Understanding public perceptions on the health impacts of climate change will help to better address planetary health challenges. This study aimed to assess differences in perceptions in the Cypriot population regarding climate-related health risks, information sources used, and self-assessed health status over a three-year period, along with the relationship between sociodemographics and perceptions on climate-related health risks. Two cross-sectional surveys on environmental health risks and climate change, information sources, and self-assessed health were conducted in July-December 2018 (n = 185) and August-September 2021 (n = 202) among adults living in Cyprus. A descriptive analysis of the survey responses was conducted. Between-survey and within-survey associations were examined among environmental and health risk perceptions and stratified by sociodemographics (age, sex, educational level) using chi-square tests. The perceived views on most questions about environmental health risks and climate change were not different between the two surveys (p > 0.05). With environmental factors in mind, such as climate change, pollution, and toxic waste, most respondents (>72%) considered that health issues such as asthma, cancer, obesity, type II diabetes, and high blood pressure would occur much more often or somewhat more often in the next 10 years. In both surveys, the most popular sources of information about environmental health risks were social media/the internet, followed by TV news and TV films and documentaries. Notable differences in several perceptions on climate-related health risks were observed between females and males, while age and educational level did not influence most perceptions. Women were more likely than men to report that environmental factors such as temperature rise, extreme weather events, and air pollution will be extremely influenced by climate change (p < 0.05). The study survey populations recognized the important linkages between climate change and human health, including their drivers. Sex was an important factor for differentiated perceptions on environmental health risks and climate change. Such survey results on perceptions about climate change and their impact on population health can be used to inform public awareness and risk communication campaigns.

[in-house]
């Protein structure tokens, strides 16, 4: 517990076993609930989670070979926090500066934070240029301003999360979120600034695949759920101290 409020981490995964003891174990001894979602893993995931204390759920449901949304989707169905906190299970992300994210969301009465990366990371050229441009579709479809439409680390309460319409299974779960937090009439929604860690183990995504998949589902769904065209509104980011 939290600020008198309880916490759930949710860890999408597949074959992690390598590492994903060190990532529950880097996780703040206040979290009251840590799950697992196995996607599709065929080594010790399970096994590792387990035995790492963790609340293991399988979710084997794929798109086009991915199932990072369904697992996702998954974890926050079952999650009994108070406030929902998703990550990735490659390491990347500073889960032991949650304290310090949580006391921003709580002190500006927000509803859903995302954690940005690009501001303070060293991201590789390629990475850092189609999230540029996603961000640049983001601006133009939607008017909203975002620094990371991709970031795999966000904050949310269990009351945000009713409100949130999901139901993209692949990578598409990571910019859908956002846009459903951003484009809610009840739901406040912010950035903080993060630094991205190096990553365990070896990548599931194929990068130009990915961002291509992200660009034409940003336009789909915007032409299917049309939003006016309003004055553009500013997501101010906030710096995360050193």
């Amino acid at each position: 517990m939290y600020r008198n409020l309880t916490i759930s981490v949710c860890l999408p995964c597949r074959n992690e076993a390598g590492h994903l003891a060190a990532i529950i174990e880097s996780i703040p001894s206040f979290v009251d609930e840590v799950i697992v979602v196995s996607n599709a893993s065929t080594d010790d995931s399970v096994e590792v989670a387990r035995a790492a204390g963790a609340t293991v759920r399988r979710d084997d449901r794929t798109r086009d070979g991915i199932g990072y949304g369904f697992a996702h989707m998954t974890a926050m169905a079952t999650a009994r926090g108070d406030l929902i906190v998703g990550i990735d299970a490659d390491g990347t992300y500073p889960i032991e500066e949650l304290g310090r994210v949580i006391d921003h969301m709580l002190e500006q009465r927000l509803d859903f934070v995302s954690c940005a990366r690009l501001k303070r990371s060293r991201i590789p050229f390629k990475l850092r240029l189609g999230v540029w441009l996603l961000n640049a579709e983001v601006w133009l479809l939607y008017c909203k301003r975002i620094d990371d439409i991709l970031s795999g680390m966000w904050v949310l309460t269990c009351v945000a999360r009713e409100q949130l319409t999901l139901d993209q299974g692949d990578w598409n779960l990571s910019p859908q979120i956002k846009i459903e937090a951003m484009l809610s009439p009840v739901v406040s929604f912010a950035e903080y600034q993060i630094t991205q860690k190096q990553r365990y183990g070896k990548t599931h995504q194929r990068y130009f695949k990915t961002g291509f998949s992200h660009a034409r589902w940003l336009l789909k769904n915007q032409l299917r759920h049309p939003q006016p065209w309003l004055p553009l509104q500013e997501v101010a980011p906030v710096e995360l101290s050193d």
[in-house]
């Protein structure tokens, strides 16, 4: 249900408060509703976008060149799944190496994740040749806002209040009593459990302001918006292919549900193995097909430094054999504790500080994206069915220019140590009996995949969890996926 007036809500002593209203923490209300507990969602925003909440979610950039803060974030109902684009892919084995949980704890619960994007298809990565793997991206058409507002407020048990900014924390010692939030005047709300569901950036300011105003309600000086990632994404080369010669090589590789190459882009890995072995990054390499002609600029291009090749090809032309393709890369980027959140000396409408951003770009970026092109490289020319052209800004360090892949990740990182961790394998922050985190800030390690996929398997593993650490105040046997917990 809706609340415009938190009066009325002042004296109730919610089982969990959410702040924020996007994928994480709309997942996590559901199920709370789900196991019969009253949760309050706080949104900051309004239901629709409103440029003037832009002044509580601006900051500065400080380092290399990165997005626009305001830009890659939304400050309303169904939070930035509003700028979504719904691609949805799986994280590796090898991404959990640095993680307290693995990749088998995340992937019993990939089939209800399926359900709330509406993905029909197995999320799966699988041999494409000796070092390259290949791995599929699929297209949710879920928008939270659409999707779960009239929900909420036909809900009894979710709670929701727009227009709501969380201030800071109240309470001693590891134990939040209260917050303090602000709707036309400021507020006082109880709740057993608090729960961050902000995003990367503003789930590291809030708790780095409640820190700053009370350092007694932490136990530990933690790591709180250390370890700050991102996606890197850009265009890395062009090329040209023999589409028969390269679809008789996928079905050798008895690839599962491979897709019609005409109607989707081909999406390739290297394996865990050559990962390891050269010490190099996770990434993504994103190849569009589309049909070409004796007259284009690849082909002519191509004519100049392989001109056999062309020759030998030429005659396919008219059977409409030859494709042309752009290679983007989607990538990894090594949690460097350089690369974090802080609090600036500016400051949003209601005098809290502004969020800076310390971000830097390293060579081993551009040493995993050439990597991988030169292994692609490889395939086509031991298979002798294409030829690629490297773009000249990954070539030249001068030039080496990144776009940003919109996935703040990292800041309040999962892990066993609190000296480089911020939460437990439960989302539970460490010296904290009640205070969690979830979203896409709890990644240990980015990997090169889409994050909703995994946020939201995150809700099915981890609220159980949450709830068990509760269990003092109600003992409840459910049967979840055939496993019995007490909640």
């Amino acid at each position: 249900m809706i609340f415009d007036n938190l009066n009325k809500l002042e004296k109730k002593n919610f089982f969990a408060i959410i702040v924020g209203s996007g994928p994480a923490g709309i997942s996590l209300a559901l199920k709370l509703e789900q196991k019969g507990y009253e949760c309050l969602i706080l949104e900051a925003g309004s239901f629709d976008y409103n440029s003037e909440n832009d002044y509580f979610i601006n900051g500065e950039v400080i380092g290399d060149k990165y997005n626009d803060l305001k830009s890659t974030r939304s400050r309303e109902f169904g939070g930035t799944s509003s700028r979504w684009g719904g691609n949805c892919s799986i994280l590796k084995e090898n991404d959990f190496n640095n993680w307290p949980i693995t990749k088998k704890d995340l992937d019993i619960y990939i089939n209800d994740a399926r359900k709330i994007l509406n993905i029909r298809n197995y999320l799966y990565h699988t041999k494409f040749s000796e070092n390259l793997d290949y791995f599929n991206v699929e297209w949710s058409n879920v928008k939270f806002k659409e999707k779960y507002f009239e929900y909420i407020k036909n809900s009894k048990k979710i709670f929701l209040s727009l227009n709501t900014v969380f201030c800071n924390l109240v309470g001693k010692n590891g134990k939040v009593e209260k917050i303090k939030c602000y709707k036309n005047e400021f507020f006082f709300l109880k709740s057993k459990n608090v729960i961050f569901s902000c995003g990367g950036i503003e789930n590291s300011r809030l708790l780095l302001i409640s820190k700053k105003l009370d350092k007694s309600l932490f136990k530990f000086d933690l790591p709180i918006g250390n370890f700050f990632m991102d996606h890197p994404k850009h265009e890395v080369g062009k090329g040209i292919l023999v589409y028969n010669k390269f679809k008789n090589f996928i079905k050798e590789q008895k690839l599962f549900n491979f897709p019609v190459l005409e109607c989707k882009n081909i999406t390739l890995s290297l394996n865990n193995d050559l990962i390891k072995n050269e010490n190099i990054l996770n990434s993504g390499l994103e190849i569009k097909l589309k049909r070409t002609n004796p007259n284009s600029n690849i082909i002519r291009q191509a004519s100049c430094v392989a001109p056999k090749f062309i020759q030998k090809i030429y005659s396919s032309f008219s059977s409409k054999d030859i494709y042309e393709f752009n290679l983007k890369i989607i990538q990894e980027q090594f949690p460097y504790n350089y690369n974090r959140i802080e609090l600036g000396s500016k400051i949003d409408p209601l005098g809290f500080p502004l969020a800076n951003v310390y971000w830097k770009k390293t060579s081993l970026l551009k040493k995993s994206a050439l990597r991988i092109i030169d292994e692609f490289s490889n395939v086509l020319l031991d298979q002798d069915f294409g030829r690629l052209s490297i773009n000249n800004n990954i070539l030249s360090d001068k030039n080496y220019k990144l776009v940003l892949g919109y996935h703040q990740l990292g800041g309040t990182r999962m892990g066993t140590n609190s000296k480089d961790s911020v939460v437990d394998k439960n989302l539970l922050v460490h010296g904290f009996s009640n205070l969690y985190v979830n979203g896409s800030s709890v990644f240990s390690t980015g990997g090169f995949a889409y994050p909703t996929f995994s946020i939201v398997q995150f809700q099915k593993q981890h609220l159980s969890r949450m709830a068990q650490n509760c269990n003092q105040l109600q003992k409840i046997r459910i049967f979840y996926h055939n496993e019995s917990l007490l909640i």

- climate change
- public health